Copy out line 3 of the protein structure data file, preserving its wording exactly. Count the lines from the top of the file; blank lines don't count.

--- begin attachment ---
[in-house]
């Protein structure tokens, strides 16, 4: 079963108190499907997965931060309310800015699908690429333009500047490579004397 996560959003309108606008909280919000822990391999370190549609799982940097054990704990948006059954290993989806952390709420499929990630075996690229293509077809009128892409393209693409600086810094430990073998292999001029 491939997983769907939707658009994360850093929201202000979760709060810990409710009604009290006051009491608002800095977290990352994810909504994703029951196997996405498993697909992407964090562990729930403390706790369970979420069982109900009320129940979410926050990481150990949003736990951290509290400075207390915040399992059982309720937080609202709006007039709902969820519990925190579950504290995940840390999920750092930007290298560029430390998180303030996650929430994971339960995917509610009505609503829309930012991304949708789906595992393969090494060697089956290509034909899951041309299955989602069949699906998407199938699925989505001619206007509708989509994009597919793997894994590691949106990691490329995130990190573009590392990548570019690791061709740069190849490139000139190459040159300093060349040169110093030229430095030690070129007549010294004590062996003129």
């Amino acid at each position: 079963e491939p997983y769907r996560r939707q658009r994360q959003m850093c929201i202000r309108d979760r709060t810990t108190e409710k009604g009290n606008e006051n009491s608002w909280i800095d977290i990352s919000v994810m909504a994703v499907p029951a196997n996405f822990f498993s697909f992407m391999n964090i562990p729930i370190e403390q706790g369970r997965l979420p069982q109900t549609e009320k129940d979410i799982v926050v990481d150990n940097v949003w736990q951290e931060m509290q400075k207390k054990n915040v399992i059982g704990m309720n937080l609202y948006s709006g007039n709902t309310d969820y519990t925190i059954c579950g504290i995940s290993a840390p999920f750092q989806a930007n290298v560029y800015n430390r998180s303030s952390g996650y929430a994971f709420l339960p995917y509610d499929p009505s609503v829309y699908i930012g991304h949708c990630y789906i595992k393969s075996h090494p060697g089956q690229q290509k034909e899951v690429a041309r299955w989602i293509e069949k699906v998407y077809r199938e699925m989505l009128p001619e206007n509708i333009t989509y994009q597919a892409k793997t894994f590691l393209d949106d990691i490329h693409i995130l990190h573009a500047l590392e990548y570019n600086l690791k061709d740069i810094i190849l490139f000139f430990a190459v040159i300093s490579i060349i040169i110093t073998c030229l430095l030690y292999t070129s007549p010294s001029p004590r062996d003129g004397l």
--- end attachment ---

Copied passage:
């Amino acid at each position: 079963e491939p997983y769907r996560r939707q658009r994360q959003m850093c929201i202000r309108d979760r709060t810990t108190e409710k009604g009290n606008e006051n009491s608002w909280i800095d977290i990352s919000v994810m909504a994703v499907p029951a196997n996405f822990f498993s697909f992407m391999n964090i562990p729930i370190e403390q706790g369970r997965l979420p069982q109900t549609e009320k129940d979410i799982v926050v990481d150990n940097v949003w736990q951290e931060m509290q400075k207390k054990n915040v399992i059982g704990m309720n937080l609202y948006s709006g007039n709902t309310d969820y519990t925190i059954c579950g504290i995940s290993a840390p999920f750092q989806a930007n290298v560029y800015n430390r998180s303030s952390g996650y929430a994971f709420l339960p995917y509610d499929p009505s609503v829309y699908i930012g991304h949708c990630y789906i595992k393969s075996h090494p060697g089956q690229q290509k034909e899951v690429a041309r299955w989602i293509e069949k699906v998407y077809r199938e699925m989505l009128p001619e206007n509708i333009t989509y994009q597919a892409k793997t894994f590691l393209d949106d990691i490329h693409i995130l990190h573009a500047l590392e990548y570019n600086l690791k061709d740069i810094i190849l490139f000139f430990a190459v040159i300093s490579i060349i040169i110093t073998c030229l430095l030690y292999t070129s007549p010294s001029p004590r062996d003129g004397l």